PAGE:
Sex and the City, was (and still is) a very popular show in the late 90s through the early 2000s, and the series gained such a huge following that a movie debuted in 2008 and a sequel in 2010. Women with their girl gangs flocked to the theatre. Even men knew about the show and its characters. Part of the show’s appeal was that the setting was in New York City, and the ladies frequented trendy restaurants and bar lounges. They sipped on exotic cocktails while wearing designer clothes like Chanel, Dior, and Dolce and Gabbana. Part of the intrigue was the fashion and they had style that pushed the conventions of normal everyday attire. The ladies of SATC had a wardrobe unlike anything I’d ever seen. Along with hair, makeup, jewelry, and purses styled to perfection.

In addition to their fabulous NYC apartments, they had witty gay best friends that laughed at their every joke. The other part of SATC magnetism was the relatability of the character’s love lives. Many women identified with what it meant to be single and the challenges of trying find a normal love match. 

Watching an episode was intoxicating like an opioid hit to the blood stream. Sex and the City, was the first television show that I watched where women had sex in a non-romanticized way, and they showed it—all of it–the ecstasy of sex and most importantly the awkwardness of it. 

I did not know any women in real life, in my family, and community that lived such lives. I was raised by teen parents and that made us a check-to-check family, leaving little exposure to the narratives and realities of other individuals beyond our small Mexican family bubble. So, the show became a form of escapism in many ways, because it represented and validated an alternate way of life beyond the confines of my own. Back then, at 19 years of age, I had beat the odds of becoming a teen parent like my mom and more than anything, I wanted a different life, a life full of choices like the women on Sex and the City.

In the height of SATC popularity it was common among girlfriends to say, “Oh your Carrie in the group, and you’re the Miranda!” Of course, everyone wanted to be Carrie Bradshaw, she was the star of the show, and it was typical for friends to fight over the character’s cool writer persona. The second-best choice was Charlotte York, as she was beautiful and innocent, with a preppy fashion sense, and had a sophisticated job as an art dealer. Unfortunately, No one fought over Miranda Hobbs or Samantha Jones. Miranda was choice number three of the group of ladies, a workaholic, deemed the less pretty and the cynical one. The last choice was Samantha, she was known as the “one who got around” AKA “slutty” friend the group.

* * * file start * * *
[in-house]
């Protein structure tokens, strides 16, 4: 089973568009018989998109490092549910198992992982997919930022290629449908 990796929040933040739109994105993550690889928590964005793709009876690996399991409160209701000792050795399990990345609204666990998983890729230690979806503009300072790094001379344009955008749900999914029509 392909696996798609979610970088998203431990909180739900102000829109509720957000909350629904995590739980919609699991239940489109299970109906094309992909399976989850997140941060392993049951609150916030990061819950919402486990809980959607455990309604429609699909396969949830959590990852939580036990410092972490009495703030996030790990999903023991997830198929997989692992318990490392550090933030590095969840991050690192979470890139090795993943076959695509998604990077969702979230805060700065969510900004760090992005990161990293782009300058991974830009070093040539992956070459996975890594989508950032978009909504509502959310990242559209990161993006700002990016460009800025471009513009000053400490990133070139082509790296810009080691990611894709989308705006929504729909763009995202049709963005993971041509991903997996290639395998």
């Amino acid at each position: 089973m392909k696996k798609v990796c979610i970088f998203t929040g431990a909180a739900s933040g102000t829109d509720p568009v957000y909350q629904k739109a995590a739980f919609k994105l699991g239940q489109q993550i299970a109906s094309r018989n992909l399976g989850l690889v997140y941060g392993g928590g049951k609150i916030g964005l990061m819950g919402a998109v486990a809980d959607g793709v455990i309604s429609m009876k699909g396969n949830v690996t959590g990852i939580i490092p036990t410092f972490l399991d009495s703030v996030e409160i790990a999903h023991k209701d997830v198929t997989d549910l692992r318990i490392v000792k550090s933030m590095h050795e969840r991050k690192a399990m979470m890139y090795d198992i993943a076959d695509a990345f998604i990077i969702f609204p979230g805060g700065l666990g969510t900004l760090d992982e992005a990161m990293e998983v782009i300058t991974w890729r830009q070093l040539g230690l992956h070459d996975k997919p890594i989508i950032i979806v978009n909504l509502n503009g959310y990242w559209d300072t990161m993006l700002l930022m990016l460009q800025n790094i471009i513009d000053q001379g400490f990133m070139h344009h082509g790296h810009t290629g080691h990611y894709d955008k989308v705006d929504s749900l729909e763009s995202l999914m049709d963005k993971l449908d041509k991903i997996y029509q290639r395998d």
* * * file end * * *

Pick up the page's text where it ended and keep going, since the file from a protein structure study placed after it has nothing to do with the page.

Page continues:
Even though I was the writer of my group of friends, I was never considered the Carrie of the group. Instead, they’d immediately say I was Samantha, then giggle under their breath. Although, I never completely identified with Carrie’s character (too many rhetorical questions), secretly, I did love Samantha, but was too scared to admit this to friends. I was a shy 19-year-old in a sensitive time, in a conservative town, where identifying with what was considered as “wild single lady sex” would have ostracized me. 

Samantha Jones’ agency is part of her appeal but there’s so many more layers to her character that intrigued me. She is a powerhouse public relation executive who is the CEO, of her company (Honestly, she has the best dialogue and jokes). Samantha Jones is a character who exudes so much confidence, it makes you jealous. Her character does not have trauma-based confidence—meaning she does not go through some type of trauma in the story line in order to find her strength. She just has it. 

She has money, power, and more importantly autonomy. She controls her narrative, not a husband, not children, not her culture, she is in complete control. Most of the women on SATC, are character troupes, even Sam to some extent, however, she’s definitely the most interesting and written through more of a multi-dimensional lens.